{"What a happy and holy fashion it is that those who love one another should rest on the same pillow." -Nathaniel Hawthorne}

[NOTES]

_______________________________________________________________________ _______________________________________________________________________ _______________________________________________________________________ _______________________________________________________________________ _______________________________________________________________________ _______________________________________________________________________ _______________________________________________________________________ _______________________________________________________________________ _______________________________________________________________________ _______________________________________________________________________

DISCUSSION QUESTIONS

Take a few moments to discuss your answers to these questions with the group.

1. How have the following affected your expectations going into marriage? What pictures of marriage have you tried to imitate or avoid?

* TV

* Books or magazines

* Your parents' marriage(s)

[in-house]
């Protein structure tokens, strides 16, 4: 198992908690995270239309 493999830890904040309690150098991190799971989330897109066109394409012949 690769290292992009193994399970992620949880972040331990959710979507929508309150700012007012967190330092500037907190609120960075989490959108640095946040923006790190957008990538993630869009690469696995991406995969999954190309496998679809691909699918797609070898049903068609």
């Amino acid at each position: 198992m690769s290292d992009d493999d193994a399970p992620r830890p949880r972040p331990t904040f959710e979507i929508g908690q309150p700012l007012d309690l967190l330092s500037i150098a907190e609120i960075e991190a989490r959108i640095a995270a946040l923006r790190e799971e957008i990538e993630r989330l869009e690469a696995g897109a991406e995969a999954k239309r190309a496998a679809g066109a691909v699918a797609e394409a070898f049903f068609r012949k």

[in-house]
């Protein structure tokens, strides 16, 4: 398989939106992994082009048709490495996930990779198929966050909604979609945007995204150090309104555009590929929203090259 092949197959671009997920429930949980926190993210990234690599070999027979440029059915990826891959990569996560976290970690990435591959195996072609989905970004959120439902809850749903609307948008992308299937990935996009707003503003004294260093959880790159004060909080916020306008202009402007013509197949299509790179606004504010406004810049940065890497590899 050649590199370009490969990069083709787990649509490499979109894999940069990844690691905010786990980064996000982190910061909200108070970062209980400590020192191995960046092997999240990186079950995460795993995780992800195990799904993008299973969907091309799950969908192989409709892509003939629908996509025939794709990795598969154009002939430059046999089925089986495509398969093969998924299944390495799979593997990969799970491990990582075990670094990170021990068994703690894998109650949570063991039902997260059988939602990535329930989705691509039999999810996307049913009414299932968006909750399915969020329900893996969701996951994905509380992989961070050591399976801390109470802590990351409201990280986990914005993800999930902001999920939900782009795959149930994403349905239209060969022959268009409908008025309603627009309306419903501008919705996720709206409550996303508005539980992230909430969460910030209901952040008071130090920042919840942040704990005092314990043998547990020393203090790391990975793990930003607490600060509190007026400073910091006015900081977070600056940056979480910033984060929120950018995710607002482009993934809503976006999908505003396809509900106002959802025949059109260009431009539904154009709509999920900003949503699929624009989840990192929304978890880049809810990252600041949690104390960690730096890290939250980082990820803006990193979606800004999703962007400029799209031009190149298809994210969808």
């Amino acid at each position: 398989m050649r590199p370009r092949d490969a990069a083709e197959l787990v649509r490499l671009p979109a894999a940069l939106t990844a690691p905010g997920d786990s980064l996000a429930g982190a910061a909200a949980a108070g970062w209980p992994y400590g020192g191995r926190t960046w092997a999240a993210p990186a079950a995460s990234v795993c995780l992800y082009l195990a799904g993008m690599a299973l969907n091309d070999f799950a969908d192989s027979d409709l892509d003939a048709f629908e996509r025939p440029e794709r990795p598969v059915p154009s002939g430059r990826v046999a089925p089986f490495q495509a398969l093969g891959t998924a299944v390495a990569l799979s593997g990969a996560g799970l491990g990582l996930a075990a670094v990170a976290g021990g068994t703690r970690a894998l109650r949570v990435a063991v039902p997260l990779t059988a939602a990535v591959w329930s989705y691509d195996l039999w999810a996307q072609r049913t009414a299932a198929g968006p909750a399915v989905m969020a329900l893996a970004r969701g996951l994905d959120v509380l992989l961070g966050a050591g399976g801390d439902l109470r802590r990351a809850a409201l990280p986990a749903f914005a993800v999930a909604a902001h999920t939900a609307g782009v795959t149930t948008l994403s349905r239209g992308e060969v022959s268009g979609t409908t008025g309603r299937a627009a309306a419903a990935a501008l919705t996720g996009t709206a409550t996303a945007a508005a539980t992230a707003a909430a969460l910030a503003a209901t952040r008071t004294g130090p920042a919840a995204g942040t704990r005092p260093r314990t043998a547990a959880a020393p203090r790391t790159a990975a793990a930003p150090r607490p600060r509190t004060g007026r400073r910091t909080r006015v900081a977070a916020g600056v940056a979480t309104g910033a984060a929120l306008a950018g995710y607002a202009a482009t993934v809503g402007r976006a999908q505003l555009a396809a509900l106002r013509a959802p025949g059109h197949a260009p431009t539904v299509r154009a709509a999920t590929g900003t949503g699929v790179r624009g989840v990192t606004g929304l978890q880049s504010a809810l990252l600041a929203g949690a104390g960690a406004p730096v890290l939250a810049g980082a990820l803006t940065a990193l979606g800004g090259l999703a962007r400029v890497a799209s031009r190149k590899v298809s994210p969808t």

* Other marriages

2. Have you ever felt like you just couldn't measure up-that you just couldn't meet the expectations you felt were placed upon you? Maybe this occurred with your parents, your spouse, your boss, a coach, or someone else. How did this affect the relationship?

3. What about leaving? Why is this option sometimes tempting? What is the problem with this option?

4. Have you ever tried to make your spouse more like you? Does it work? What message does this give your spouse? 5. When expectations collide, one of the most popular options is to compromise. However, compromise can backfire when you are more committed to your marriage than your partner. Have you observed this?

MILEPOSTS

* Everyone comes into marriage with a set of wishes and desires.

* When our desires for marriage turn into expectations, conflict ensues.

* Four common responses to conflict in marriage: we run, we conquer, we conform, we compromise.]

WHAT WILL YOU DO?

This week, list two or three examples of the weight of expectations in your life.

THINK ABOUT IT

God doesn't call you to be committed to marriage; He calls you to be committed to your spouse. If you think about it, it's possible to give "honor" to marriage while unloading expectations on your spouse. So what about you? Where does your commitment lie?

CHANGING YOUR MIND

In the Bible, God gives us instructions for a successful marriage. Renew your mind by meditating on God's Word this week.